The perennial political question highlighted by the current presidential campaign is whether it’s possible for the average Joe or Jane to play a role in the founder’s vision of a citizen legislature. Barack Obama and Mitt Romney will wage a near billion dollar campaign for President of the United States this year and it is commonplace for representatives and senators to spend well into the millions to get and keep their seats.

Where is the opportunity for non-politicians to share in the operation of a government that has proven corrupt, inept and jaded by the financial sheer scale of political campaigns?  The old adage “power corrupts, absolute power corrupts absolutely,” could not be demonstrated any better than by the politics of Washington.

political paybacks

In the nation’s capital politics and money go hand-in-hand.  The much demonized lobbyists could not have the influence they wield if not for the dollars that flow into political campaigns. Special interest groups such as unions, big dollar business and political action committees use the lure of money to drive political policies that benefit them whether for the good of the country or not.  Money translates into political campaigns, staff and particularly media; hanging on to their mega-benefits and power makes politicians bow to those with the money and commonsense is the loser.

There is only one thing that can cure the money-politics link and that’s term limits. Our Congress is made up of political mannequins that pose as servants of the public when they only serve to hang on to their cushy jobs.  There are exceptions but they are not the rule. Look into the statehouses across the nation and you’ll find a better percentage of citizen legislators, but ultimately many of them seek a national political presence that cannot be had without deep pockets in our money-driven society.  It’s not cheap to attain a seat in Congress, but it’s even more expensive to keep that seat.  Remove the lure of political money by limiting the terms that Congressmen can serve and you greatly limit the pay-for-play aspects of our legislature.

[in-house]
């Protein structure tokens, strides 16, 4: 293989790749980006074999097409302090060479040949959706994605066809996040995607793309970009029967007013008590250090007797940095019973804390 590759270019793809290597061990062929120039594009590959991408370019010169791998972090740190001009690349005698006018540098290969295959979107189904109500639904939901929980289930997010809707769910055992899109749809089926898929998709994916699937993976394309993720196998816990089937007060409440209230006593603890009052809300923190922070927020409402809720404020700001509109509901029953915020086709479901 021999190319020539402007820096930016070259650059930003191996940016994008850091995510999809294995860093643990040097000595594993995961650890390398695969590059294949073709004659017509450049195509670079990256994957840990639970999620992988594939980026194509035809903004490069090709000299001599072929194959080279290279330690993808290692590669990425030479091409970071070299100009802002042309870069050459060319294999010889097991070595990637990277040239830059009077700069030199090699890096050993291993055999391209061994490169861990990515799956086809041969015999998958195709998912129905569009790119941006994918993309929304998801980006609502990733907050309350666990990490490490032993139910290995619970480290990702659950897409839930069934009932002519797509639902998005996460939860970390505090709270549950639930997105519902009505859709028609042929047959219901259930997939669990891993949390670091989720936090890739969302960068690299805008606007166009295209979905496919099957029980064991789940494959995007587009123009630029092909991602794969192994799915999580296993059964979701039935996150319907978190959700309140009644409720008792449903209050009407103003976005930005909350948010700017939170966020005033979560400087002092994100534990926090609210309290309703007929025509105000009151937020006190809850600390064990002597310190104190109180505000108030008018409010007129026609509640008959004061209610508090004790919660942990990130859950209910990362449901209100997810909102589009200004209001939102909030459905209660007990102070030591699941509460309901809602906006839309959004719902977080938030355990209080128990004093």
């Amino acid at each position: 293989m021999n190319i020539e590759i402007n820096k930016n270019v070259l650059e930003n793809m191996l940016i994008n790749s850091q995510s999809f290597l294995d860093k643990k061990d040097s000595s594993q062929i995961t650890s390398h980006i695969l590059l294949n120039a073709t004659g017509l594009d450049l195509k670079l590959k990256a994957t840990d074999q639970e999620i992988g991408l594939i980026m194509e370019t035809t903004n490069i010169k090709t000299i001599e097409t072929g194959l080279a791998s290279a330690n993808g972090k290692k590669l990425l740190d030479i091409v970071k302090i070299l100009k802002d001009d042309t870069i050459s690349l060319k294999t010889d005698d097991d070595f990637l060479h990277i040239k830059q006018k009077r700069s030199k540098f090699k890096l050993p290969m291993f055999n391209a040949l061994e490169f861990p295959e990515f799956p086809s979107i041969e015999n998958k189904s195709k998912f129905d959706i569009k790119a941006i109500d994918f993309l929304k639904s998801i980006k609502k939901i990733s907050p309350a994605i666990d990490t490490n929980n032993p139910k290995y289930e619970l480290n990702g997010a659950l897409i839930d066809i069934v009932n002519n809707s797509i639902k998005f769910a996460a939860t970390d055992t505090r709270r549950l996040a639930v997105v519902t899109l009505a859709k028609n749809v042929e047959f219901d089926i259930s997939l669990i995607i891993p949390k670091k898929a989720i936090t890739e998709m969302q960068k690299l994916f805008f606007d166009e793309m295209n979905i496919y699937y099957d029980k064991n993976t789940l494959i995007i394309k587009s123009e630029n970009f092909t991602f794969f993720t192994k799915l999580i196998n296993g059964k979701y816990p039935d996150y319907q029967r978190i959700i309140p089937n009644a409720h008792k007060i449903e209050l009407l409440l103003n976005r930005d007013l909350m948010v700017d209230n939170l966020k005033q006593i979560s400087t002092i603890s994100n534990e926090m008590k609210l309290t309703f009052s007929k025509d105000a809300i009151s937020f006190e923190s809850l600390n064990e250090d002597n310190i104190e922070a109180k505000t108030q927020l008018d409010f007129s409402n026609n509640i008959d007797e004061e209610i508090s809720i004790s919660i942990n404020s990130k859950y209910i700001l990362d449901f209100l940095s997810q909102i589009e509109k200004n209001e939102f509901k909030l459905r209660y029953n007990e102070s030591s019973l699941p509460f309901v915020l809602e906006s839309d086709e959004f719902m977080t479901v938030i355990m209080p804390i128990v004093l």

Many of our political leaders were wealthy before they took office, but many more became rich while in office.  Certainly at the national level our legislators are well paid, but not to the tune of the millions many attain while supposedly serving the people; it’s the good ol’ boys club, only in this instance the girls play as well.

Samuel Joseph Wurzelbacher, better known by the nickname Joe the Plumber, came to national prominence after a 2008 campaign encounter with Barack Obama.  Wurzelbacher was caught on video tape challenging Obama’s policies on the redistribution of wealth. Wurzelbacher went on to write a book and is now seeking to unseat Rep. Marcy Kaptur in Ohio’s 9th congressional district.  Will Joe the Plumber become Joe the Politician? Will Joe surrender to the kind of money that Washington attracts? Only time will tell.

Even if you ignore the corruption that money brings, there is something to be said for new blood. The late Sen. Robert Byrd (D-WVA) served more than 57 years and his counterpart in Arizona Sen. Carl Hayden (D-ARI) served more than 56 years. The list of Representatives and Senators that have served more than two decades is staggering. How well do the ideas of 1959 relate to the challenges of 2012?

A call to political service was once noble; today it’s an opportunity to fill one’s pockets. Regardless of how the presidential election comes out, we must remove the attraction of money, dispense of the opportunity to make politics a career and return to the concept  of the citizen legislator. If you’ve been getting fat on the taxpayer’s dime sitting behind a walnut desk in the people’s legislature it’s time you go home and learn how the rest of us live.